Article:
The Rise Of Big Data Analytics For Blockchains

Bitcoin, after reaching a peak value of $1,147 in December 2013, has now become a far more dependable currency valued at around $400 per bitcoin with only comparatively limited value fluctuation. Despite the perception that it is used for nefarious and underground deals, with sites like Silkroad creating a media storm against the digital currency, it is becoming a more widely accepted payment option, with some of the biggest companies in the world now accepting it as currency. Traditional companies like Paypal, Subway, CVS and Whole Foods are even jumping on the bandwagon and using the digital currency on their sites.

However, all is not well in bitcoin use, with companies looking at payments being made using traditional data analytics methods, and trying to track payments in order to create actionable insights. Although this may sound sinister, It is a practice that has been used for credit cards, cheques and electronic payments for decades. The difference with bitcoin is that it is a currency founded on a certain level of anonymity, making some uncomfortable with the practice

One of the key differences between the two payment systems is that a payment through a credit card or similar needs to pass through a third party, whereas a bitcoin transaction creates a block, which, when added to all other bitcoin transactions, creates a blockchain. This means that technically it is possible to see every single Bitcoin transaction, which is a data scientist's dream. The problem is that although the transactions can be seen, the unique wallet address and identity is known only to the two people in the transaction.

However, with new analytical technologies it may be possible to track who is buying what and paying for certain services using Bitcoin. Although this may be going against some of the key principles of Bitcoin, there are some significant benefits.

One of the key benefits will be the validation of transactions and making sure that the people with whom companies are doing business are legitimate and trusted. At present this is difficult as the level of anonymity means that sometimes even the most basic levels of oversight are difficult to find.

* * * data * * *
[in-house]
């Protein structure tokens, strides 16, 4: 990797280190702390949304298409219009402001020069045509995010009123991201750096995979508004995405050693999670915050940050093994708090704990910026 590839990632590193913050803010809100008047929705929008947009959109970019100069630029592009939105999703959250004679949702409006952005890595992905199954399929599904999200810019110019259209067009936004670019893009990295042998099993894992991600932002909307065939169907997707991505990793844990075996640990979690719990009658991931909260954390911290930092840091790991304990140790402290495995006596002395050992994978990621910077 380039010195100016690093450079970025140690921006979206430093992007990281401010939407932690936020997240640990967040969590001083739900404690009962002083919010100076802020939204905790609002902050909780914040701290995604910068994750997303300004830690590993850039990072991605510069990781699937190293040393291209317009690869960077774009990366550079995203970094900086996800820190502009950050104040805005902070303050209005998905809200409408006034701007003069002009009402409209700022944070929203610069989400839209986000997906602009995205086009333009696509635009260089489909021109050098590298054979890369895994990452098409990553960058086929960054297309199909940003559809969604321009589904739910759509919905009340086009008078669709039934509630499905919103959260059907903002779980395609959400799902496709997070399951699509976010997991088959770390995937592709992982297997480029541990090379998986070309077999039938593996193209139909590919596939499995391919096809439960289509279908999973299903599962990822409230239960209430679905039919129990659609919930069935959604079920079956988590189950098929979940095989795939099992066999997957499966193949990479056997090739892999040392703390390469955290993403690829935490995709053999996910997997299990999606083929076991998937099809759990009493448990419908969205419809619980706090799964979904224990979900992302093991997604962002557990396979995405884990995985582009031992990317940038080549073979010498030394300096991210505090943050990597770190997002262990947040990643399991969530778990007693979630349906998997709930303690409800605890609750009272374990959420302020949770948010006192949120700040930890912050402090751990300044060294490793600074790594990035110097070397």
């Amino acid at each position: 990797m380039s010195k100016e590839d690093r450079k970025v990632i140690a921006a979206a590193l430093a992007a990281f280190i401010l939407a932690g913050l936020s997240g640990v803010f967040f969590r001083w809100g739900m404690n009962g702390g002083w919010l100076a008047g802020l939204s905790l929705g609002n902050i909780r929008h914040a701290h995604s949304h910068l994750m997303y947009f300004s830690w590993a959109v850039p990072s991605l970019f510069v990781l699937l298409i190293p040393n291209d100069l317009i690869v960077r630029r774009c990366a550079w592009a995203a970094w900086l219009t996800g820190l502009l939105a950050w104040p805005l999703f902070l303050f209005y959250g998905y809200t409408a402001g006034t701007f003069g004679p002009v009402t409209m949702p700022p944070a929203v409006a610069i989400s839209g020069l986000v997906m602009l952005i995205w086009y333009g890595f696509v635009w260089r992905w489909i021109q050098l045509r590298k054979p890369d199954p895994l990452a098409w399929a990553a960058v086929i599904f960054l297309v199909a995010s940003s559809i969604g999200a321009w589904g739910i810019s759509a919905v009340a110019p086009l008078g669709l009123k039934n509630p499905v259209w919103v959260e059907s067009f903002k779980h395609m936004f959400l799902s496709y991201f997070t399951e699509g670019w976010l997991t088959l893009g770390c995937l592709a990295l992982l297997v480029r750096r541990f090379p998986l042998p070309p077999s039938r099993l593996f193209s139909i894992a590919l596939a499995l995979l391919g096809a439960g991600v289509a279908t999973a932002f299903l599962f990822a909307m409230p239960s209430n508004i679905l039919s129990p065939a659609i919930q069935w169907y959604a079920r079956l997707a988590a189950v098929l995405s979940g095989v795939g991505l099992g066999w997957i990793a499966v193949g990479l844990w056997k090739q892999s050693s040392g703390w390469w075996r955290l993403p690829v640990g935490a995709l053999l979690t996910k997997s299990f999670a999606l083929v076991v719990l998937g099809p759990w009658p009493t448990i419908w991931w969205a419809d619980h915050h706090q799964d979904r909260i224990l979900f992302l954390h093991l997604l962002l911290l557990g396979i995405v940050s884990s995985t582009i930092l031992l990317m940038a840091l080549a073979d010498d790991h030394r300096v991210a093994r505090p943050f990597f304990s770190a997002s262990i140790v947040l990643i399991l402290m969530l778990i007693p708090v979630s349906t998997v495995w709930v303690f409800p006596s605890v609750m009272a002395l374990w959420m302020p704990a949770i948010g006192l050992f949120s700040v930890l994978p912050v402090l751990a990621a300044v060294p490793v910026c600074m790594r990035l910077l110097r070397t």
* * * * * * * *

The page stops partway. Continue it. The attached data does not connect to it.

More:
But why is this important?

We have seen that many companies have already adopted, or are looking at adopting, digital currencies where this kind of blockchain is used. Without being able to identify specifically who these people are, their legitimacy and their previous actions, it may be impossible to adhere to increasingly complex regulations or not unknowingly sell goods to a cyber criminal.

Using in-depth analysis of blockchains through the data they produce and pattern recognition across thousands of interactions, it may be possible to identify nefarious users and those you should avoid doing business with. It is the equivalent of credit checks on a credit card, making sure that the actions are legal and genuine. This kind of work is not only going to be useful for the future of digital currencies, but will create the foundation upon which a fully useable digital payments system can be implemented.

Without data analytics, the theft of bitcoins or even fraudulent use of currencies, could become possible. This is going to be important, as despite the digital currency currently having strong security, the increasing use of quantum computing and data-driven hacking means that there is a strong potential for leaks. Being able to identify those who are likely to have committed these is going to be key to making sure that transactions are safe, secure and most importantly, legal.